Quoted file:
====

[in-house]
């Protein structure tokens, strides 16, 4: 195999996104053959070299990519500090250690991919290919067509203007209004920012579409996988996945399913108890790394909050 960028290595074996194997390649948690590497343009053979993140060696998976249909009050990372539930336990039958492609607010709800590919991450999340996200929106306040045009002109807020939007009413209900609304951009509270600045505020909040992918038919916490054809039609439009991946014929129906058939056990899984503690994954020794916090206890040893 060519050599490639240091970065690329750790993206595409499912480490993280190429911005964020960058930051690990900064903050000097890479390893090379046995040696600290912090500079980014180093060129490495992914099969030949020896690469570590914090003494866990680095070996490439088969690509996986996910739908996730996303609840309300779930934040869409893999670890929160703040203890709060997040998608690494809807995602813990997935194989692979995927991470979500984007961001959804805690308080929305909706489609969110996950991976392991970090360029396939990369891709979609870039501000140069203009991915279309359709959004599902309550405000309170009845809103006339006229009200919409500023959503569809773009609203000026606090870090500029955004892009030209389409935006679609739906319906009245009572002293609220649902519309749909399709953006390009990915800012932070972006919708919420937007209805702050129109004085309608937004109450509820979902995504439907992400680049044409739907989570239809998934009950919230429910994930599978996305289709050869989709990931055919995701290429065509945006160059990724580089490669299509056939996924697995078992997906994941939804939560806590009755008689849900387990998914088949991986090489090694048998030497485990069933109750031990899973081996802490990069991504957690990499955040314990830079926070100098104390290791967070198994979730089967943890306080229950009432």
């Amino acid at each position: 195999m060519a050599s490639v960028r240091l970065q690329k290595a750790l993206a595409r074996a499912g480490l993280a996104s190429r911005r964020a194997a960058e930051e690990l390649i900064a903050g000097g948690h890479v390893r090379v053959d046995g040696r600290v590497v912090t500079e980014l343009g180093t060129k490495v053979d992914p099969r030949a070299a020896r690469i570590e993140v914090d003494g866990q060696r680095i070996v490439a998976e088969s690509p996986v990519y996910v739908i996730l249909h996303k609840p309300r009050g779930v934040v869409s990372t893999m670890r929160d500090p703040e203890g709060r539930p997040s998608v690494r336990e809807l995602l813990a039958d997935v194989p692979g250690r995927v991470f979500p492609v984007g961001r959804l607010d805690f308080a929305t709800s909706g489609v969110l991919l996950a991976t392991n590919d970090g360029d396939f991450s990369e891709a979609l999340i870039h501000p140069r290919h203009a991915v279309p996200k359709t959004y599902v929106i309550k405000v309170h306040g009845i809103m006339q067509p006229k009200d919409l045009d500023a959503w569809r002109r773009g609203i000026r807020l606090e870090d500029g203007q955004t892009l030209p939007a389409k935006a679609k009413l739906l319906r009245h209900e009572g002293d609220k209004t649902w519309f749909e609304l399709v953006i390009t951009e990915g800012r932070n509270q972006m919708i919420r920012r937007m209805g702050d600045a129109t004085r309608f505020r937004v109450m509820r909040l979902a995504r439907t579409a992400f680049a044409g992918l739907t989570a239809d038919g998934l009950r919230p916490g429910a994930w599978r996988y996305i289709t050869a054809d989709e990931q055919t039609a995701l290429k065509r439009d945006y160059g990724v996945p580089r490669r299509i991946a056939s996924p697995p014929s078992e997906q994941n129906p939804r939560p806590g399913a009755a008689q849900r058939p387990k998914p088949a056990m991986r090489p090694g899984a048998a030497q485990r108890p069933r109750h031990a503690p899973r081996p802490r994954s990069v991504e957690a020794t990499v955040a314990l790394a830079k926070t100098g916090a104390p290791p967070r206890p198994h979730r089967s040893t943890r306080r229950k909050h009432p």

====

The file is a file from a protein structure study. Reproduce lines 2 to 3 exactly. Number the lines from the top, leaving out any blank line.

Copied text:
């Protein structure tokens, strides 16, 4: 195999996104053959070299990519500090250690991919290919067509203007209004920012579409996988996945399913108890790394909050 960028290595074996194997390649948690590497343009053979993140060696998976249909009050990372539930336990039958492609607010709800590919991450999340996200929106306040045009002109807020939007009413209900609304951009509270600045505020909040992918038919916490054809039609439009991946014929129906058939056990899984503690994954020794916090206890040893 060519050599490639240091970065690329750790993206595409499912480490993280190429911005964020960058930051690990900064903050000097890479390893090379046995040696600290912090500079980014180093060129490495992914099969030949020896690469570590914090003494866990680095070996490439088969690509996986996910739908996730996303609840309300779930934040869409893999670890929160703040203890709060997040998608690494809807995602813990997935194989692979995927991470979500984007961001959804805690308080929305909706489609969110996950991976392991970090360029396939990369891709979609870039501000140069203009991915279309359709959004599902309550405000309170009845809103006339006229009200919409500023959503569809773009609203000026606090870090500029955004892009030209389409935006679609739906319906009245009572002293609220649902519309749909399709953006390009990915800012932070972006919708919420937007209805702050129109004085309608937004109450509820979902995504439907992400680049044409739907989570239809998934009950919230429910994930599978996305289709050869989709990931055919995701290429065509945006160059990724580089490669299509056939996924697995078992997906994941939804939560806590009755008689849900387990998914088949991986090489090694048998030497485990069933109750031990899973081996802490990069991504957690990499955040314990830079926070100098104390290791967070198994979730089967943890306080229950009432």
């Amino acid at each position: 195999m060519a050599s490639v960028r240091l970065q690329k290595a750790l993206a595409r074996a499912g480490l993280a996104s190429r911005r964020a194997a960058e930051e690990l390649i900064a903050g000097g948690h890479v390893r090379v053959d046995g040696r600290v590497v912090t500079e980014l343009g180093t060129k490495v053979d992914p099969r030949a070299a020896r690469i570590e993140v914090d003494g866990q060696r680095i070996v490439a998976e088969s690509p996986v990519y996910v739908i996730l249909h996303k609840p309300r009050g779930v934040v869409s990372t893999m670890r929160d500090p703040e203890g709060r539930p997040s998608v690494r336990e809807l995602l813990a039958d997935v194989p692979g250690r995927v991470f979500p492609v984007g961001r959804l607010d805690f308080a929305t709800s909706g489609v969110l991919l996950a991976t392991n590919d970090g360029d396939f991450s990369e891709a979609l999340i870039h501000p140069r290919h203009a991915v279309p996200k359709t959004y599902v929106i309550k405000v309170h306040g009845i809103m006339q067509p006229k009200d919409l045009d500023a959503w569809r002109r773009g609203i000026r807020l606090e870090d500029g203007q955004t892009l030209p939007a389409k935006a679609k009413l739906l319906r009245h209900e009572g002293d609220k209004t649902w519309f749909e609304l399709v953006i390009t951009e990915g800012r932070n509270q972006m919708i919420r920012r937007m209805g702050d600045a129109t004085r309608f505020r937004v109450m509820r909040l979902a995504r439907t579409a992400f680049a044409g992918l739907t989570a239809d038919g998934l009950r919230p916490g429910a994930w599978r996988y996305i289709t050869a054809d989709e990931q055919t039609a995701l290429k065509r439009d945006y160059g990724v996945p580089r490669r299509i991946a056939s996924p697995p014929s078992e997906q994941n129906p939804r939560p806590g399913a009755a008689q849900r058939p387990k998914p088949a056990m991986r090489p090694g899984a048998a030497q485990r108890p069933r109750h031990a503690p899973r081996p802490r994954s990069v991504e957690a020794t990499v955040a314990l790394a830079k926070t100098g916090a104390p290791p967070r206890p198994h979730r089967s040893t943890r306080r229950k909050h009432p």